The Ongoing History of New Music, encore presentation: Digital Debris part 1: B-sides and bonus tracks

[Only a few more weeks of repeats. Then we start with a brand new season. Hang in there. – AC]

We are very, very deep into the digital era when it comes to music. Virtually every song we could ever want is available to us instantly no matter where we are. All we need is an internet connection and we’re good to go.

The recorded music industry loves this. In the old days, they had no choice but to manufacture, warehouse, transport, and distribute physical product over an impossibly large geographic area. Once the records, tapes, and CDs made it into stores, the labels then had to collect the money from those stores plus deal with the return of unsold product. That meant more transportation and warehousing culminated with the destruction of the stuff no one wanted. It was all very, very expensive.

But with streaming, there’s no physical product at all. All that expensive overhead and big fixed costs are gone. Digital distribution is so much more efficient and profitable on every single level. Is it any wonder the industry has gone all-in with this technology?

And as for music fans, this way of obtaining and consuming music is not just convenient but intoxicating. Spotify, Apple Music, YouTube, SoundCloud, Bandcamp–tens and tens of millions of songs, all there for the taking. It really is like science fiction come to life.

There are now a couple of generations of music fans who have never, ever set inside a record store. They’ve never, ever handled something like a record or cassette or CD. For them, music has always been delivered without any kind of contained. It’s completely ephemeral, unseen zeroes and ones, that beam in from…somewhere.

While there will always probably a market for music on physical formats, it will inevitably shrink and shrink until it’s just a very niche-y thing.

So be it. There’s no stopping progress. But we are losing something in the process.

There are certain pleasures and advantages to physical product that the virtual products have yet to duplicate. It appears, though, many of these pleasures and advantages are also heading towards near-extinction. This is part one of a look at what I call “digital debris.”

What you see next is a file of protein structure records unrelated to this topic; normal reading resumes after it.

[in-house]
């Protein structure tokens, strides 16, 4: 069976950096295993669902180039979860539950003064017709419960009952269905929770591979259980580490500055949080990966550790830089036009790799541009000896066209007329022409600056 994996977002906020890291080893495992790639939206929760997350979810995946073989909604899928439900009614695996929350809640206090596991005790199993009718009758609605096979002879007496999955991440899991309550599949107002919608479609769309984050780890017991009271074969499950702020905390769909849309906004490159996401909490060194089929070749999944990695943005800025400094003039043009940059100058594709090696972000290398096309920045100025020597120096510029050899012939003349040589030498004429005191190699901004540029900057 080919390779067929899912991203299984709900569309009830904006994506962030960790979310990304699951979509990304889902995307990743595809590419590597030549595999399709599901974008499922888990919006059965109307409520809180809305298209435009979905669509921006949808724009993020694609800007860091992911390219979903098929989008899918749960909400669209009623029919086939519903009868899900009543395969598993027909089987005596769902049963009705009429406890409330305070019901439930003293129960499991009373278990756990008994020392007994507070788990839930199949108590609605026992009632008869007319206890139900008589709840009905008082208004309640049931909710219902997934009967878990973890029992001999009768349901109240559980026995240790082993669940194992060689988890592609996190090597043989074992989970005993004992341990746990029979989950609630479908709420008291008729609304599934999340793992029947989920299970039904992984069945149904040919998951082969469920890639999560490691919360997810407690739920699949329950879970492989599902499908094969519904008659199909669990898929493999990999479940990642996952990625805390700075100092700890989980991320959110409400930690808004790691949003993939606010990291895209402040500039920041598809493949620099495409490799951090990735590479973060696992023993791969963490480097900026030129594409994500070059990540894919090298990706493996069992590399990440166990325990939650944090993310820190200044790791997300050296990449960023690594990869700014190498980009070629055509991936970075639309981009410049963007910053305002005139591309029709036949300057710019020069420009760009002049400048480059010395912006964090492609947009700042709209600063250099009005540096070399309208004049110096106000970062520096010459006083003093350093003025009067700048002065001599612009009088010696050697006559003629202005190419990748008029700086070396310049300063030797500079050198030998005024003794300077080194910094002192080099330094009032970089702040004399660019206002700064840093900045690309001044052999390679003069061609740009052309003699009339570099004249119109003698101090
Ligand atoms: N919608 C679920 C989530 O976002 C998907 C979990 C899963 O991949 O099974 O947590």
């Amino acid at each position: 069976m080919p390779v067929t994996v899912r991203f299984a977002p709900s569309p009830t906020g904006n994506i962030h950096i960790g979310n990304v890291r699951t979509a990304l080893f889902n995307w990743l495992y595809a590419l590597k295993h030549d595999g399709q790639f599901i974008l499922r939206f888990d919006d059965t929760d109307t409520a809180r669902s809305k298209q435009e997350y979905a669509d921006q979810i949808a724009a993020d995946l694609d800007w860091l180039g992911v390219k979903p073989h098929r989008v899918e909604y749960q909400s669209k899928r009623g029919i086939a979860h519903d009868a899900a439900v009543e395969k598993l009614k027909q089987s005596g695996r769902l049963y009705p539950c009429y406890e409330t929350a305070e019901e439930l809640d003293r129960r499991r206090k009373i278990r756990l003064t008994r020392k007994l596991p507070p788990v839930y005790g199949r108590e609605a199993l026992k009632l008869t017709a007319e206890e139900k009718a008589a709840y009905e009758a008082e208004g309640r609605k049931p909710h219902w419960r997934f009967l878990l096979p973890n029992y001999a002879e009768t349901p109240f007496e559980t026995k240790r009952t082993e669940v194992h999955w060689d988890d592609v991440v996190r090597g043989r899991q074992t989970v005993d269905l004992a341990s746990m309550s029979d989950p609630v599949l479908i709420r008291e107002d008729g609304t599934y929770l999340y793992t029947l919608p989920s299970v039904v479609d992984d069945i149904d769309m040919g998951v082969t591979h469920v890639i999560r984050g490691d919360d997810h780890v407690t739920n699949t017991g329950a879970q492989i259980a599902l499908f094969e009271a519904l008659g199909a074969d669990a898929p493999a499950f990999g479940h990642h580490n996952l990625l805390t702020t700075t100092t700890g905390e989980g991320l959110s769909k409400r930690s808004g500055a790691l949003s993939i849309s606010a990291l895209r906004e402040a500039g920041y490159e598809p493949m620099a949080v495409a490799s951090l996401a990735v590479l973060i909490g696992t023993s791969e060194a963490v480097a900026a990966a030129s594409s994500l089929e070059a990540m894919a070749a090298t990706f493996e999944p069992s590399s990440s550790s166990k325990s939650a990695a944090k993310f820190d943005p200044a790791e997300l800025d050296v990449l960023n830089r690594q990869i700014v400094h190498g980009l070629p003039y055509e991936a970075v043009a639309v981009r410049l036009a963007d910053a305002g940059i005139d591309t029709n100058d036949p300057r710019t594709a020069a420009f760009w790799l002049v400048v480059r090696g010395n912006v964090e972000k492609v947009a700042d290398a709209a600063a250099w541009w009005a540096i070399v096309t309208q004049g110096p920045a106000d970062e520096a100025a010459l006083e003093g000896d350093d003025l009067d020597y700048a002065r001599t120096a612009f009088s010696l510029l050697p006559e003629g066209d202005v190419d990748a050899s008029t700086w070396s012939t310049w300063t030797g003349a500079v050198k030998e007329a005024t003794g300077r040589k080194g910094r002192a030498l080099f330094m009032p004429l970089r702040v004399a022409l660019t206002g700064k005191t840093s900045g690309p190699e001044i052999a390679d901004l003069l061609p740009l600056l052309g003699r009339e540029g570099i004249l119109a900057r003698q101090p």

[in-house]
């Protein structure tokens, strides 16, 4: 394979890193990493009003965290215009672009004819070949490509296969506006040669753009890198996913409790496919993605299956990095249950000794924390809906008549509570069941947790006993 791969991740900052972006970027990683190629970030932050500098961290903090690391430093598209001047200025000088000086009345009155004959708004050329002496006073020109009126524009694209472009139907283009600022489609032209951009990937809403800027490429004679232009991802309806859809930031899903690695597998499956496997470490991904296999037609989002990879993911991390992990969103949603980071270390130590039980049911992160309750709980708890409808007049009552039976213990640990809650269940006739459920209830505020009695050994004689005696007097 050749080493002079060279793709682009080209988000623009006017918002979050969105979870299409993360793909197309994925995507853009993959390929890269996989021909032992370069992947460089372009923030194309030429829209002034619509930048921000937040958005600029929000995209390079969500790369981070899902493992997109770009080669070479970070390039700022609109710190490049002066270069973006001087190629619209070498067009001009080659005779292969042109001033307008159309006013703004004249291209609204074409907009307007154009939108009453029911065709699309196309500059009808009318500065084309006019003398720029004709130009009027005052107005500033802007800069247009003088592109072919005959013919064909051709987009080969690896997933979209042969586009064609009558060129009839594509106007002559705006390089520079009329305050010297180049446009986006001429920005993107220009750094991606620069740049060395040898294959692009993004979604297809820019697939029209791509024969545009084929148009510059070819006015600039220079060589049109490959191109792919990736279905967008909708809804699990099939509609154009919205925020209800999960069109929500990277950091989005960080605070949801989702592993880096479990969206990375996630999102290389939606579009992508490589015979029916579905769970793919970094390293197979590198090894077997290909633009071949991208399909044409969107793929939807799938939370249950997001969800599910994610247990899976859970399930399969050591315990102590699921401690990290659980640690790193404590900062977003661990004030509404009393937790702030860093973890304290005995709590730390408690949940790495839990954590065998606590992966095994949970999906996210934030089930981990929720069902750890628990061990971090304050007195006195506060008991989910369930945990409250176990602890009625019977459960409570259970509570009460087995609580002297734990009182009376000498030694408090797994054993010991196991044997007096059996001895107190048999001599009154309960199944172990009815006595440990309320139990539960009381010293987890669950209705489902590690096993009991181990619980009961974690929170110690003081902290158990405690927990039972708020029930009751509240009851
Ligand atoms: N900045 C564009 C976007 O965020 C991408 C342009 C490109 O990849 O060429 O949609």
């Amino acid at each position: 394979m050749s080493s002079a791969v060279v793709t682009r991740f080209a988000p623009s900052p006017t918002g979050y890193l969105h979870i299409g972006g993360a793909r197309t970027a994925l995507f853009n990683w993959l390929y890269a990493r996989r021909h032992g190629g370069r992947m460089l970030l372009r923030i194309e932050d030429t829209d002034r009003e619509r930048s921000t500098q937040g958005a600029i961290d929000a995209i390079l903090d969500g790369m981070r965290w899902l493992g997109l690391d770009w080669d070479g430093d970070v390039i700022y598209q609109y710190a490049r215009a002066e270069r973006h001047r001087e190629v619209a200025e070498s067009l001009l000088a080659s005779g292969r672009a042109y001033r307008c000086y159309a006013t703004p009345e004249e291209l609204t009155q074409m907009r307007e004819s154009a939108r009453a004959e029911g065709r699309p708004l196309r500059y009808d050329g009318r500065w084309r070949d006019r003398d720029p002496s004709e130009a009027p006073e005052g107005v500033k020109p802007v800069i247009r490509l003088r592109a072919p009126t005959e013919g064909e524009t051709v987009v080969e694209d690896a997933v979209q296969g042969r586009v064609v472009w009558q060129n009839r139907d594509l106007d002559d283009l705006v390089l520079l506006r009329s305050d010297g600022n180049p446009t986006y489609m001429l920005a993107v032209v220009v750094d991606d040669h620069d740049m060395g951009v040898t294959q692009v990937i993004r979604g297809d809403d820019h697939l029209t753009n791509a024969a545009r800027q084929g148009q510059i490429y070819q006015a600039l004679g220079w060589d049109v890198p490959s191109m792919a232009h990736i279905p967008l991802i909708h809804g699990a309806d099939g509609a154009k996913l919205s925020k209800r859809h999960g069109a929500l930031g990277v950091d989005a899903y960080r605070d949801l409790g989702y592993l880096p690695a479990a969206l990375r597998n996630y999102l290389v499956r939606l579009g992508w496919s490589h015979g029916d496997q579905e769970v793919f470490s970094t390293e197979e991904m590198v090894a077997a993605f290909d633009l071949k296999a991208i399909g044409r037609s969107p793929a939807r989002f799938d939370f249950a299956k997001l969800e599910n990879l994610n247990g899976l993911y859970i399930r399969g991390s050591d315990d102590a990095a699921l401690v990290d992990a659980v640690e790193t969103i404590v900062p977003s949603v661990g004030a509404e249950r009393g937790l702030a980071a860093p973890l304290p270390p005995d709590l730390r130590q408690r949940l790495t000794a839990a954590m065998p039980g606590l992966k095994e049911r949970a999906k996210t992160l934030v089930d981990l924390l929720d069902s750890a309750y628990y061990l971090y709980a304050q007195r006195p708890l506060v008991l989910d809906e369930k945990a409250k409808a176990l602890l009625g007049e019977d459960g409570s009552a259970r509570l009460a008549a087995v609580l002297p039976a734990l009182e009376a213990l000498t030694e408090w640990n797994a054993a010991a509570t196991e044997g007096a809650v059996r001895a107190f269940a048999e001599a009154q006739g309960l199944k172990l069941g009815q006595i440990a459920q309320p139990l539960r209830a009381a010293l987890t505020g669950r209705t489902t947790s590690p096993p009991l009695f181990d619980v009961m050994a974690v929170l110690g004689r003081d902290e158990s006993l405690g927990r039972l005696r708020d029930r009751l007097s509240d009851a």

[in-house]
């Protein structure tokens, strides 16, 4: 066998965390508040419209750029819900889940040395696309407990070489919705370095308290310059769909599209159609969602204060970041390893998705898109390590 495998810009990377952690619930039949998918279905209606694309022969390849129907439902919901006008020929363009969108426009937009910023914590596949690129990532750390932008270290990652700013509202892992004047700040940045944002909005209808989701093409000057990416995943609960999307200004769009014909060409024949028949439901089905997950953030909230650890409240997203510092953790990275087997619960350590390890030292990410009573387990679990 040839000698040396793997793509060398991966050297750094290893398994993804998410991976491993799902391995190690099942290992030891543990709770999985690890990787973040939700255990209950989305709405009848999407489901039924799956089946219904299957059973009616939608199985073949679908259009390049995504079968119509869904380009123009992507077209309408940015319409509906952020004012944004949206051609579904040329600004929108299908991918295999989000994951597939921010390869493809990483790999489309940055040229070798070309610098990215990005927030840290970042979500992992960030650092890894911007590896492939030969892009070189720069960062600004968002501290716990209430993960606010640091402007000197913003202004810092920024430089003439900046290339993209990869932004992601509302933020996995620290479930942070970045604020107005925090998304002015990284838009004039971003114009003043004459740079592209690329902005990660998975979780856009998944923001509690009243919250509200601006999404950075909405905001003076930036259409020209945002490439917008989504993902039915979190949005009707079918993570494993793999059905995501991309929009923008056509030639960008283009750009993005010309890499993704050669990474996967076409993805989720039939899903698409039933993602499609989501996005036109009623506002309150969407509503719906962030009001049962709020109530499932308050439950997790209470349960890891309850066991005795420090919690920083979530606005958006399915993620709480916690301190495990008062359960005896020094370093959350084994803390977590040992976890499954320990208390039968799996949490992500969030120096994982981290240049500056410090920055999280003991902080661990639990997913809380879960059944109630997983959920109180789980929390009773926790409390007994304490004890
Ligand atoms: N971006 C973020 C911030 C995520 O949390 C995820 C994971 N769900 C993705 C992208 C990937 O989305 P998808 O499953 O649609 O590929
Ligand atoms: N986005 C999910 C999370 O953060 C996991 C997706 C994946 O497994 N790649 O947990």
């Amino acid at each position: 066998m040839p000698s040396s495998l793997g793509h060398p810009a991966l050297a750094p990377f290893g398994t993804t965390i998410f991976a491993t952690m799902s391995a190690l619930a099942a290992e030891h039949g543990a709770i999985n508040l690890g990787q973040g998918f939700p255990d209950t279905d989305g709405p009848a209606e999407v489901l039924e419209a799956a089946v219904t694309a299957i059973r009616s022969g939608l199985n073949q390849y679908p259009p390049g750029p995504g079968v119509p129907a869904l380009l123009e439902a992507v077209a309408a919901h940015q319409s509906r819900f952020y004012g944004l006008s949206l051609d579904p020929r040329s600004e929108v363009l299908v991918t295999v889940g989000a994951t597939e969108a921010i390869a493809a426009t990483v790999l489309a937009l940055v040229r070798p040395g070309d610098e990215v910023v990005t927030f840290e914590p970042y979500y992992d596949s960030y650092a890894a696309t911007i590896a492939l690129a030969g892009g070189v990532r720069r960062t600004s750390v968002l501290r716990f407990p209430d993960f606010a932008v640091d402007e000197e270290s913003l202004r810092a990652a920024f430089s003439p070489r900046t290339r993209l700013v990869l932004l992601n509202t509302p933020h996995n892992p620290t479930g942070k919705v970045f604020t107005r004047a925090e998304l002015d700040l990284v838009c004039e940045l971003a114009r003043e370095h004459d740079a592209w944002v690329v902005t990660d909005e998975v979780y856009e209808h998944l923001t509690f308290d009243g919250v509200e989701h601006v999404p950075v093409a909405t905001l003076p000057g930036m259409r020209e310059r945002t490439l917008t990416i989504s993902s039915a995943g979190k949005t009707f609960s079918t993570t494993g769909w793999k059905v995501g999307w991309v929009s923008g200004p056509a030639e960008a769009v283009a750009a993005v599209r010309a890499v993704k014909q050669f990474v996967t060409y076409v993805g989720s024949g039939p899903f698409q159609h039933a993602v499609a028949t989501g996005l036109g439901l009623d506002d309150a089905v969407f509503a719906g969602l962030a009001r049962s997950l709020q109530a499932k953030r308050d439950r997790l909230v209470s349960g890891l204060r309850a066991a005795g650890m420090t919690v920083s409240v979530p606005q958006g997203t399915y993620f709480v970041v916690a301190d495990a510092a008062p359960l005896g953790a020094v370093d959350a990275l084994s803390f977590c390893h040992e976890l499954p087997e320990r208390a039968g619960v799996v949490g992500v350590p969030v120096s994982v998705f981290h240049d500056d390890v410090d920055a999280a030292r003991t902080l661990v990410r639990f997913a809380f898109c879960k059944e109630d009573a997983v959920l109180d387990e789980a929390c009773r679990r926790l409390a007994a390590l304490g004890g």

Songs heard on this show:

  • Blotto, B-Side
  • David Bowie, Suffragette City
  • XTC, Dear God
  • The Smiths, How Soon is Now?
  • U2, The Sweetest thing
  • Oasis, Acquiesce
  • Foo Fighters, Bakers Street
  • Green Day, Good Riddance (Time of Your Life) (Original version)

And here’s Eric Wilhite’s accompanying playlist.

The Ongoing History of New Music can be heard on the following stations:

We’re still looking for more affiliates in Calgary, Kamloops, Kelowna, Regina, Saskatoon, Brandon, Windsor,  Montreal, Halifax, Charlottetown, Moncton, Fredericton, and St John’s and anywhere else with a transmitter. If you’re in any of those markets and you want the show, lemme know and I’ll see what I can do.

If you ever miss a show, you can always get the podcast edition available through Apple Podcasts, Spotify or wherever you get your on-demand audio.

You can check out last week’s show-post here.

Alan Cross

is an internationally known broadcaster, interviewer, writer, consultant, blogger and speaker. In his 30+ years in the music business, Alan has interviewed the biggest names in rock, from David Bowie and U2 to Pearl Jam and the Foo Fighters. He’s also known as a musicologist and documentarian through programs like The Ongoing History of New Music.

Leave a Reply

Your email address will not be published. Required fields are marked *

This site uses Akismet to reduce spam. Learn how your comment data is processed.